The daring duo behind WalkHighlands have personally mapped most of Scotland on foot, creating a treasure trove of wonderful walking routes, free to access on their website 

To say you’ve walked “more miles across Scotland than nearly anyone else” is certainly a bold claim. But in the case of Paul and Helen Webster, founders of the hugely popular Walkhighlands website, it is very likely true. In their bid to provide a comprehensive library of walking routes across every inch of the country, the couple have personally embarked on more than 2,100 different walks – ranging from 14-hour epic Munro bags to 30-minute gentle strolls.

Originally hailing from Devon, Helen met Paul, originally from Grimsby, while on a walking holiday (naturally) on Mull. The couple shared a love for the outdoors, so then moved to Skye, enticed by Scotland’s famous ‘right to roam’ legislation.

“We started the website as SkyeWalk,” Paul explains, “as we were aware that too many visitors were going to the same five or six places, which were becoming really busy. We knew there were loads of other places on the island just as beautiful – maybe more so – but they weren’t drawing any attention because people didn’t have the information to find them.”

“I think some people expect signposts or very obvious places to walk,” adds Helen, “but because you have the luxury in Scotland to walk almost anywhere, it can actually be off-putting to visitors. It was quite magical to be able to show people these routes they never knew existed and tell them about all the wildlife they could see. We were lucky we started the website in 2006, about the time people wanted to move from physical guidebooks to looking online.”


The couple then moved to the Cairngorms, renamed the site Walkhighlands, and began compiling their mammoth database of walks. “It’s been eye-opening,” says Helen. “Our background was originally hillwalking, and we were quite focused in terms of wanting to do all the Munros. But now we want to find walks for everyone, for families.”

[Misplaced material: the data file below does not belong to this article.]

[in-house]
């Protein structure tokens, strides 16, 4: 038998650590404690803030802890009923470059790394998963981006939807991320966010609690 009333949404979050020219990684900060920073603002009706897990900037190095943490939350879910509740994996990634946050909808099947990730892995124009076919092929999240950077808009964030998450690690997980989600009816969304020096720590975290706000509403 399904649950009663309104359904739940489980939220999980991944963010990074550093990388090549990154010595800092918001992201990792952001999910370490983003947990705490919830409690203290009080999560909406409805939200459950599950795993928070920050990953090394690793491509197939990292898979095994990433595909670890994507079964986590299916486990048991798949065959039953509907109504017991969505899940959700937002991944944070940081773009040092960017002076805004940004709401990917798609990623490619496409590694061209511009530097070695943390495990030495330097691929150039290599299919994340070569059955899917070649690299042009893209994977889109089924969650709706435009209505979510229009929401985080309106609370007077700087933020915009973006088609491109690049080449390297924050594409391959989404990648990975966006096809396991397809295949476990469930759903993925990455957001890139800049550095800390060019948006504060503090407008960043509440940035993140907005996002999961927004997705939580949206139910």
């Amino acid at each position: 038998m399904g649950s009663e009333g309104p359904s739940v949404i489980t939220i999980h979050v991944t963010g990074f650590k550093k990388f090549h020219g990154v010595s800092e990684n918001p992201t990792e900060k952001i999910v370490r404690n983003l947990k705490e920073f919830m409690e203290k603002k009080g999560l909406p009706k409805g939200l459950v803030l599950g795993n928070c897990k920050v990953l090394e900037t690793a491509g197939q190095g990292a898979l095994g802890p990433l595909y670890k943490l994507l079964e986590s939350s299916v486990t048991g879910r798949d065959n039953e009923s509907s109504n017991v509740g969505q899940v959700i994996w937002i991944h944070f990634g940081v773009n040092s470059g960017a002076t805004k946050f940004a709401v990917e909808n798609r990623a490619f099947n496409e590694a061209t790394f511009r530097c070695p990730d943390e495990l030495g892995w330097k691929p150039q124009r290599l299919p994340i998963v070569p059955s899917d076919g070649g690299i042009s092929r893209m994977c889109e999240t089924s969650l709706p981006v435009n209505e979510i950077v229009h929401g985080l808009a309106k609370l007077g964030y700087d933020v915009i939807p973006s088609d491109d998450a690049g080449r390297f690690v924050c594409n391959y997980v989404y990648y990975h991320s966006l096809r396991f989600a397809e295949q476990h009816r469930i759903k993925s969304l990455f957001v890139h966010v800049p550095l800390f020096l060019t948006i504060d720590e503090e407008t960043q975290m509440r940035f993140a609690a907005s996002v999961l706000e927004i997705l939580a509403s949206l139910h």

“It probably sounds a bit crazy for two people to try to do a database for a whole country,” Paul laughs, “but it’s been brilliant. We’ve gone out and discovered every part of Scotland.”

From the outer corners of Orkney to the city centre of Glasgow, Paul and Helen have not only walked more than 2,000 routes listed on the site, but have also written the route descriptions and, in Paul’s case, taken the step-by-step photographs. Incidentally, Paul won the Scottish Landscape Photographer of the year in 2018.

While other walking websites are based on user-generated content, the couple wanted to make sure they had done every walk themselves – offering a standardised approach to the description, estimated time taken and the difficulty involved.


“We are very conscious that because we have a large following now, if we promote somewhere, we might end up increasing the number of people that go there quite dramatically,” says Helen. “So we always personally check out the access options, car parking etc. and we take that responsibility seriously.”

They certainly do have a large following. Walkhighlands receives more than half a million visitors every month, with an uptick in interest post-lockdown as more people explored Scotland on foot. This would make the site a lucrative asset to investors, but Paul and Helen are determined to keep running it themselves and ensure it remains accessible for all. “We want to provide everything for free. That’s our ethos,” stresses Paul. “If we brought in a subscription model we might still be really popular but it would be with people who are already keen walkers. We wanted to offer a gateway into walking that’s available to anyone – and that feels even more important now with the cost-of-living crisis.”

Paul and Helen make an income from the site through advertising and voluntary donations from users. They recently introduced an app, which is also free to download, and have decided that when they retire from running Walkhighlands they will gift the site to a walking association rather than sell it for a profit.
In the meantime, the pair are continually revisiting their routes to check for any changes or updates to the paths – adding even more weight to that claim of being Scotland’s best travelled walkers.



Favourite walks

Paul’s favourite
“Mine would be around Loch Affric in the Highlands. A lot of people say it’s the most beautiful glen in Scotland, and I would have to agree. It has big old ancient pines, a beautiful loch, remote location, and a backdrop of the highest peaks in the northwest Highlands. It feels like the very best of Scotland.”

Helen’s favourite
“If I had to pick one, it would be a place on the north end of Skye called Rubha Hunish. You go down a rocky staircase and it takes you to this total secret little hidden world where it’s just you and the crashing waves. In the summer you are pretty much guaranteed to see minke whales, otters, puffins – it’s just a magical place.”